Girl Scout entrepreneurs are not only business leaders but also community leaders who create positive change for society. They stand out for their willingness to try something new and the ability to solve problems in novel ways. While earning their Gold Awards, the highest achievement in Girl Scouting, girls lead teams while using innovation and creative problem solving to make a difference in their neighborhoods and the world beyond. They establish new connections as they create networks of other individuals who can help them achieve their goals. Most importantly, they use failure as an opportunity for growth and learn to never give up!
Girl Scouts Dream BIG
More than half (52%) of female business leaders in the United States are Girl Scout alums. Among these famous formers are Susan Wojcicki, CEO of YouTube; Virginia Rometty, CEO of IBM; Elizabeth Dole, former President of American Red Cross; and Carol Bellamy, Executive Director of UNICEF.
From Main Street to Wall Street, thousands of female CEOs, CFOs, and small business owners shared the experience of selling cookies as Girl Scouts, learning vital skills like goal setting, decision making, money management, people skills, and business ethics that propelled them to the top of their fields. No other program has the power to change more lives or create more female entrepreneurs in the 21st century.
Addressing the Gap
Nine in ten girls (89%) have already done something related to entrepreneurship, like volunteering, selling something as part of a fundraiser or school club, or finding a new way to use a product or service. However, girls from higher-income households have more experience with entrepreneurial-type activities than girls from lower-income households.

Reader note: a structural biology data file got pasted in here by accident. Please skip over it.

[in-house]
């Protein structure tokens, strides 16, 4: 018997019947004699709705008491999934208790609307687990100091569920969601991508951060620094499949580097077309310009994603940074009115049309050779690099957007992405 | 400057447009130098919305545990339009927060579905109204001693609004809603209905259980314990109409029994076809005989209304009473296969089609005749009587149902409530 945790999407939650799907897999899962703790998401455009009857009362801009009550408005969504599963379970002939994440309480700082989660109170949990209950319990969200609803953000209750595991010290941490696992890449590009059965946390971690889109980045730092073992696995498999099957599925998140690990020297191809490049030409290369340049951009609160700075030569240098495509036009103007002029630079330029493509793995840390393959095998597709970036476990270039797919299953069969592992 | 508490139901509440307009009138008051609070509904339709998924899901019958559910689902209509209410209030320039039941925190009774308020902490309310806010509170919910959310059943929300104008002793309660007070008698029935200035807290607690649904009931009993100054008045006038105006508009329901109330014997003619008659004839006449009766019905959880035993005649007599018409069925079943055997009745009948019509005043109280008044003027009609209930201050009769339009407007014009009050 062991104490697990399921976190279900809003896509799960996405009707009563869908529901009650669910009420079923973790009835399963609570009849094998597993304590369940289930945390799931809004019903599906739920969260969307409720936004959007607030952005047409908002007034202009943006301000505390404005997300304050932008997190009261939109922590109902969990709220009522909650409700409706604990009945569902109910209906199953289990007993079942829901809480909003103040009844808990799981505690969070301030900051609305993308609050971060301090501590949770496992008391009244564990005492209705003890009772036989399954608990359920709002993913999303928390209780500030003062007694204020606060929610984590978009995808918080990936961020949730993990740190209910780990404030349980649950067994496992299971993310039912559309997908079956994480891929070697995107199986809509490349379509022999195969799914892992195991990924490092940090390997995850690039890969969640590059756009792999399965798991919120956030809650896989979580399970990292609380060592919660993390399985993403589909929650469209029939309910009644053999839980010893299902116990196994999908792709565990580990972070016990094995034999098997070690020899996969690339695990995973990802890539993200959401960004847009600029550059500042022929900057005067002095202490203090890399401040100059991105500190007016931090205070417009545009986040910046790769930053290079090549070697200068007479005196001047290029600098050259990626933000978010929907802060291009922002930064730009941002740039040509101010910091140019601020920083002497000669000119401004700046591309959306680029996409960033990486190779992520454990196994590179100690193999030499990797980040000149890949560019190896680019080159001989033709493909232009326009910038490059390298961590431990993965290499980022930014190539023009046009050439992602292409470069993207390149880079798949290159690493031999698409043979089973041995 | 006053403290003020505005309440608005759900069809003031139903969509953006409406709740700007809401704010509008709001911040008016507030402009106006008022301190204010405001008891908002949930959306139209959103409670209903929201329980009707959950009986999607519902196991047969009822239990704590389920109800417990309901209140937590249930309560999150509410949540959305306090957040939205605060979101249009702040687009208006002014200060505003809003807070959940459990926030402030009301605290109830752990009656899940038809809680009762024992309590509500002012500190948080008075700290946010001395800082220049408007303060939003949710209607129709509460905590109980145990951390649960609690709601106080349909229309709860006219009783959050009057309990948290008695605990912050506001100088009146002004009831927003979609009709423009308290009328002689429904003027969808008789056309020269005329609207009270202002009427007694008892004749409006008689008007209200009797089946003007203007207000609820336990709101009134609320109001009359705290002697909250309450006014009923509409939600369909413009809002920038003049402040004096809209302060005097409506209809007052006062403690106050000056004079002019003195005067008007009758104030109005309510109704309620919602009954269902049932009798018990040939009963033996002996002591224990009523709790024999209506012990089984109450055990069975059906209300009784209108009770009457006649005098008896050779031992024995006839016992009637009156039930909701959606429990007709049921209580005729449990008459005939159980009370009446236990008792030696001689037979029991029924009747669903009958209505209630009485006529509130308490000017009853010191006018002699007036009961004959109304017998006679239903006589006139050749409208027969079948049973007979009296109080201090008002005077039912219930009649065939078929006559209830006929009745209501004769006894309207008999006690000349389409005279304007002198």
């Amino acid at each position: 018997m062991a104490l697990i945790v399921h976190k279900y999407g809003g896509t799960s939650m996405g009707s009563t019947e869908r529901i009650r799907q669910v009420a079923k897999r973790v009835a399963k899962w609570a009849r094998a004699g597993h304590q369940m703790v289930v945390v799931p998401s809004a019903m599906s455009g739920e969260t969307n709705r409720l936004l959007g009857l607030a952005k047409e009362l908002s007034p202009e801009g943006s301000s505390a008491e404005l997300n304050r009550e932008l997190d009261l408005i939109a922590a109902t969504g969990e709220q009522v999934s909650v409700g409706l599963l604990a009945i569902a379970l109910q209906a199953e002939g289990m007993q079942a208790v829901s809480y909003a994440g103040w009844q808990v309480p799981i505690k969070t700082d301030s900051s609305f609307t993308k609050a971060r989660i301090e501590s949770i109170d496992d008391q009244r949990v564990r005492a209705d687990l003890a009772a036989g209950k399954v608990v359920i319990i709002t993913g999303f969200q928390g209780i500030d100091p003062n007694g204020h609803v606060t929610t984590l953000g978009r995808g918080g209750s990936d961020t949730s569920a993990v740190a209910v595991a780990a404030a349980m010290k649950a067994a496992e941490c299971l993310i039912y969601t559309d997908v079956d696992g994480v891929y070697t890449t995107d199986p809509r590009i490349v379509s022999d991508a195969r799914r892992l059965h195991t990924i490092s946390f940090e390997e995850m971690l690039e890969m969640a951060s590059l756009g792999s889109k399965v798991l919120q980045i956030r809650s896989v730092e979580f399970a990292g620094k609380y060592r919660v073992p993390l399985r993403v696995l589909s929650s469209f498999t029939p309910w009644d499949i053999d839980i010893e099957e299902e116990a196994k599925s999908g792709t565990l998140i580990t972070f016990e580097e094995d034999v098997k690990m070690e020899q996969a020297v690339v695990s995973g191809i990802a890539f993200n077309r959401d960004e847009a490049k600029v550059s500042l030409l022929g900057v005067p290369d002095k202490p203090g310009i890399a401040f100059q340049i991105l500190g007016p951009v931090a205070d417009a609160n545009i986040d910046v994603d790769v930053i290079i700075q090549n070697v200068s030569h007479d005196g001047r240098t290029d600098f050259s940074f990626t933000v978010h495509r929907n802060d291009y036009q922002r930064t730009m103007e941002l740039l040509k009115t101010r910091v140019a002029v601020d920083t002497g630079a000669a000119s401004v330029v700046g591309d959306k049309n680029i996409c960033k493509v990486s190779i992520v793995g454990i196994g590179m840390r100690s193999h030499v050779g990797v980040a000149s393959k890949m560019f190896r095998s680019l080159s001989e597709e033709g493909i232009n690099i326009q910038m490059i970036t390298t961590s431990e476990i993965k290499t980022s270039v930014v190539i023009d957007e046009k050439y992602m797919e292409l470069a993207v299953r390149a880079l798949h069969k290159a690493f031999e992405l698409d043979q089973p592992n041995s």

All girls need access to entrepreneurial experiences, which can contribute to academic achievement and career goals. Now is the time to engage girls with less access, so they’re not left behind in ways that can affect their futures. One way to address this gap is to initiate partnerships with organizations (like Girl Scouts!) that provide mentors and programs to girls who need them the most.
How We Deliver
Although girls express confidence in their ability to be entrepreneurs, they also identify key challenges to getting started, including not knowing where to start (34%), fear of failure (29%), not thinking entrepreneurship is worth the risk (38%), and the perception of an uphill battle related to gender equality. Girl Scouts gives them a way to develop the attitudes, skills, and courage they need to succeed, as well as a safe space where they can use failure as motivation to keep trying!
Girls are clear about what support they need:
- More entrepreneurship courses/programs (64%)
- To be mentored by an entrepreneur (51%)
- More financial literacy or money-management courses or programs (40%)
- To learn more about female entrepreneurs (38%)
With the mentorship, badge programs, highest awards, and more she’ll find at Girl Scouts, your girl will be supported in all her ventures, have experiences that will benefit her future, and be exposed to more opportunities that support entrepreneurship. To transform interest into reality, we need to remove the obstacles that girls themselves identify, including perceptions that women experience more setbacks than men in the business world. Girls want the resources, and we’re ready to deliver!
Ready to get started? Learn about all of the ways Girl Scouts can support her entrepreneurial spirit and more by visiting here.